Posts Tagged ‘RVMI’

Right ventricular infarction (RVMI ) is a  common  cardiac emergency in coronary care units. It can be termed as a mechanical complication of infero-posterior STEMI .However ,  around 10 % of anterior  MI do develop this complication . Onset of refractory hypo-tension in spite of correcting hypovolemia  suggests  RVMI.RVMI generally comes under class 3  (Cidar Siani /Diamond -Forester classification of STEMI )  , ie   silent lung with systemic hypotension.       (RV shock requires an unique definition , as it can not be included in traditional  definition of cardiogenic shock as the PCWP is likely to be normal.

How to manage a full blown RVMI  who is not showing  signs of improvement ?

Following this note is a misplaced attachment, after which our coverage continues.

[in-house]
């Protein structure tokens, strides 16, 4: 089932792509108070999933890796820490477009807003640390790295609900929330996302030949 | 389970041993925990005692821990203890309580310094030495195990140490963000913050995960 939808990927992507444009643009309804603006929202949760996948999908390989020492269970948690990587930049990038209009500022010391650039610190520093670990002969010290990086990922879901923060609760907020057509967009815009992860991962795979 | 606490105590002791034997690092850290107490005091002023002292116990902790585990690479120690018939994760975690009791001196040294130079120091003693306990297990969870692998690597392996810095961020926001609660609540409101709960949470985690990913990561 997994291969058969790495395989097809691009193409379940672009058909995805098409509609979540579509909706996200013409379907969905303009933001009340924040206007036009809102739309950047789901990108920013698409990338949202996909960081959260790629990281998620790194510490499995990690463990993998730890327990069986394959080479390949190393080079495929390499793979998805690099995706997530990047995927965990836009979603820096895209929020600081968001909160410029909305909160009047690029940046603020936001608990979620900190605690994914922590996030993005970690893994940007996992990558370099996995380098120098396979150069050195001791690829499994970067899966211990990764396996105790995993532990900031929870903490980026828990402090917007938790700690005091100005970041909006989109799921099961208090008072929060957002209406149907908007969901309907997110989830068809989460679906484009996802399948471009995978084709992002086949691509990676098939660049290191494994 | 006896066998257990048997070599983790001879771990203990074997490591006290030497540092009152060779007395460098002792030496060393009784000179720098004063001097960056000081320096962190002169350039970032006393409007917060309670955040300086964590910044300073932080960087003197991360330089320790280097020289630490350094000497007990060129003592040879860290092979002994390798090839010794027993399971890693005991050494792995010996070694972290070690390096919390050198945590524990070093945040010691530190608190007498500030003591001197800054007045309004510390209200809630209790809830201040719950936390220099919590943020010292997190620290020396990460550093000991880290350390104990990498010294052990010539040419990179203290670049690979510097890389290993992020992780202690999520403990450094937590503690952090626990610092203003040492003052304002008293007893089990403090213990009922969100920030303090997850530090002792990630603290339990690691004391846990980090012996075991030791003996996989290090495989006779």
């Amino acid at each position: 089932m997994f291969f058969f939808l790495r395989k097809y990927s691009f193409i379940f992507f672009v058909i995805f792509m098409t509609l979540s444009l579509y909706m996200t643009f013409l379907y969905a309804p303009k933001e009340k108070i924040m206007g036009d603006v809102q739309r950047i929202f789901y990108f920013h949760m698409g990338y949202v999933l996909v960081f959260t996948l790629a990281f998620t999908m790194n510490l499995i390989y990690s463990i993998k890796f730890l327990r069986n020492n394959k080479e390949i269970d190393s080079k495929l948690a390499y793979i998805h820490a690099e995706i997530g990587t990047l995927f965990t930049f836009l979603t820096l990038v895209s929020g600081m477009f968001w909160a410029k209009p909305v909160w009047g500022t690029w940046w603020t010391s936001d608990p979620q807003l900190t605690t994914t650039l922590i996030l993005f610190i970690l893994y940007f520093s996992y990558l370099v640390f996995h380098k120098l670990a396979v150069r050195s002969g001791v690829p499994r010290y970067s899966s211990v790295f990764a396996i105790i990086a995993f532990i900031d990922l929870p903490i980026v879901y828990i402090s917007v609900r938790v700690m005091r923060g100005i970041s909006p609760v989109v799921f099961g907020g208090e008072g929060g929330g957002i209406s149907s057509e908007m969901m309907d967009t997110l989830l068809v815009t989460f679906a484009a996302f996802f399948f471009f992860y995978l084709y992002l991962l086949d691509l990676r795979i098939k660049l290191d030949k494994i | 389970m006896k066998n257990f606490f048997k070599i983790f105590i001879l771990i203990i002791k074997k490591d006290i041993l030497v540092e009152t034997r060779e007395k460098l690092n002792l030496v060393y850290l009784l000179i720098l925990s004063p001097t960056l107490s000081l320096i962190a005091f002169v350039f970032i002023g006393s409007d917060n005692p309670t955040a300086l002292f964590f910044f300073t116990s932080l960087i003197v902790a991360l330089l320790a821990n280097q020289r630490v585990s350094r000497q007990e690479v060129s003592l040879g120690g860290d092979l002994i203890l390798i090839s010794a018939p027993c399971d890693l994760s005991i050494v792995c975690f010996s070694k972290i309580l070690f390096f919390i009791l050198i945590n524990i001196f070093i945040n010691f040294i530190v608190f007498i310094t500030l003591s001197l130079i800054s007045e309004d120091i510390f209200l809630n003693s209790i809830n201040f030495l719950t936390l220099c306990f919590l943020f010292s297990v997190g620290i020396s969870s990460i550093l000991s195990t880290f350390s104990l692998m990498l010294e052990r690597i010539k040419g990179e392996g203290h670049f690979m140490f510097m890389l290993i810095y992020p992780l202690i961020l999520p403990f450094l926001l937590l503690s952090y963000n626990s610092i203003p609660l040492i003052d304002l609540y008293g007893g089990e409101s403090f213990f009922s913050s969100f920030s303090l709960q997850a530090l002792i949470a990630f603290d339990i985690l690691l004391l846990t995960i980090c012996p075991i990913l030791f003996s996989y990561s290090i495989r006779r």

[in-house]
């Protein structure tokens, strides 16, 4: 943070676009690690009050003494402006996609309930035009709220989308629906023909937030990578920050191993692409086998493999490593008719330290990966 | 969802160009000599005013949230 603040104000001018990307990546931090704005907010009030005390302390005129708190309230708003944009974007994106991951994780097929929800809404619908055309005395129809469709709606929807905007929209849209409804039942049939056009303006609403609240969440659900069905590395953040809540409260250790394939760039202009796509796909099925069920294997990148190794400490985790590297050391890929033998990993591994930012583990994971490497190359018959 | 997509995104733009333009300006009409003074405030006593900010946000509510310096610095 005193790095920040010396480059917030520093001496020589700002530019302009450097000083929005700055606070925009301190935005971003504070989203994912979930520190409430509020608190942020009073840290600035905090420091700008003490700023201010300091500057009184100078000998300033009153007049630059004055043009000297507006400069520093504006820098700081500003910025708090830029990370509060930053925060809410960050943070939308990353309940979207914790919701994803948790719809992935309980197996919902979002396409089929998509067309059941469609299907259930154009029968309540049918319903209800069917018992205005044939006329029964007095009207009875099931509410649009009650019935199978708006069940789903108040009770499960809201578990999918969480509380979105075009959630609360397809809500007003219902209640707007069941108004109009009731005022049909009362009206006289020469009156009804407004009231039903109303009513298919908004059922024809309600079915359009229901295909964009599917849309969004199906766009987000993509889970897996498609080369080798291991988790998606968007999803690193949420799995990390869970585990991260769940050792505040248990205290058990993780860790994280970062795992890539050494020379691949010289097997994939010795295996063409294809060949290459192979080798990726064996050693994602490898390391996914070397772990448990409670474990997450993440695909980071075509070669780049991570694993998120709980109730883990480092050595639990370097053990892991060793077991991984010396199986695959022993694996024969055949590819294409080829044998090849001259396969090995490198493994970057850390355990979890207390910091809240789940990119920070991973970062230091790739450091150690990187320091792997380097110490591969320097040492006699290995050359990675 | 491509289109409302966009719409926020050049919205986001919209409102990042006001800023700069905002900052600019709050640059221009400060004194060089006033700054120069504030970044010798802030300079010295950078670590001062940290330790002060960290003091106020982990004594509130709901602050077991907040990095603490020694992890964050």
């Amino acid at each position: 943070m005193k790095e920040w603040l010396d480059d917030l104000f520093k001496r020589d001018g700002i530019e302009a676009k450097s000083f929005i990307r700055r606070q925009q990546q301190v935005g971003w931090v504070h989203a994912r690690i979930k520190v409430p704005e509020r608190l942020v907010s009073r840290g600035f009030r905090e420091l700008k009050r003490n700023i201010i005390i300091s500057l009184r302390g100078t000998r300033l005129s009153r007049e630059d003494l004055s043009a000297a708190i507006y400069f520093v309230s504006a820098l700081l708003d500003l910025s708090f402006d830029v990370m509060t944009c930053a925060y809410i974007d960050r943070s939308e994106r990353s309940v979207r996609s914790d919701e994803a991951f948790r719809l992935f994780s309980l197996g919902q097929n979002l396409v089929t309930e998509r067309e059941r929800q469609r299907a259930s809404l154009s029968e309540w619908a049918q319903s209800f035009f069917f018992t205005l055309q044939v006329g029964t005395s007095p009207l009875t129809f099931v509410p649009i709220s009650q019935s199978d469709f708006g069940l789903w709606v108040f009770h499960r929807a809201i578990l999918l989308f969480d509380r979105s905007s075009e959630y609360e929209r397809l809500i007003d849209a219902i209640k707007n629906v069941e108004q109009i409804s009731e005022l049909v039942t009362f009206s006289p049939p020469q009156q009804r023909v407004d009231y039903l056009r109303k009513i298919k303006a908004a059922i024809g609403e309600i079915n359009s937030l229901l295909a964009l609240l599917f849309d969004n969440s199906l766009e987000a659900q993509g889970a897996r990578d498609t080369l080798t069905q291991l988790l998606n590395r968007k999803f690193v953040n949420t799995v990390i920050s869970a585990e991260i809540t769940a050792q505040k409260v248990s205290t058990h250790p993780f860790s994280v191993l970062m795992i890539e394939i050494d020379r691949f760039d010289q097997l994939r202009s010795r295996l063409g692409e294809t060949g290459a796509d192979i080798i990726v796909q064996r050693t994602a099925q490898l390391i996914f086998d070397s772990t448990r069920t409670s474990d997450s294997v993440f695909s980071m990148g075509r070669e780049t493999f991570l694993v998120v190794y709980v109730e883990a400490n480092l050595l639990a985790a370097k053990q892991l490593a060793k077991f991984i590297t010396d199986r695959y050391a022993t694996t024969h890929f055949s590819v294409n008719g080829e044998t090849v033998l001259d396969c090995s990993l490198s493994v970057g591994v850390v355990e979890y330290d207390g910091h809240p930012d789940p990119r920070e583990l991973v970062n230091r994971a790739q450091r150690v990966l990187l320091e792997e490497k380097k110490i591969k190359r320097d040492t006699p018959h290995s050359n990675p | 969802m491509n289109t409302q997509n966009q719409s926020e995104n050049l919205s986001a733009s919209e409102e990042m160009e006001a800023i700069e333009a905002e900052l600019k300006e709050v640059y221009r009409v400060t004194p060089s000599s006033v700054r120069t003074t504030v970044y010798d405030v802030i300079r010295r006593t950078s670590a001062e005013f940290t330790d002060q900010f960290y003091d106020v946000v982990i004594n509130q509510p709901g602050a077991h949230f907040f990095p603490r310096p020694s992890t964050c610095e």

Following is an extract  from our coronary care unit experience

(do not ask for evidence for everything !)

  • Consider immediate angiogram  to know the  anatomy of the problem .Try opening the RCA which is most  likely to be  the culprit (Any associated critical  LCX /LAD lesion  must be attended too ! )If  the duration of MI is beyond 36 hours  culprit lesion may be  left untouched or at least not our primary target !
  • Inotropic support (Doubtamine continuous infusion is preferred .Milrinone  for the rich !)
  • There is no specific RV assist devices available.(LV  assist device has no role in RV )
  • Restrict fluid (Opposite  to RVMI guidelines) There have been instances of  overzealous fluid therapy resulting intra-cardiac  hypervolemia. IVS encroaching LV worsening the cardiac index .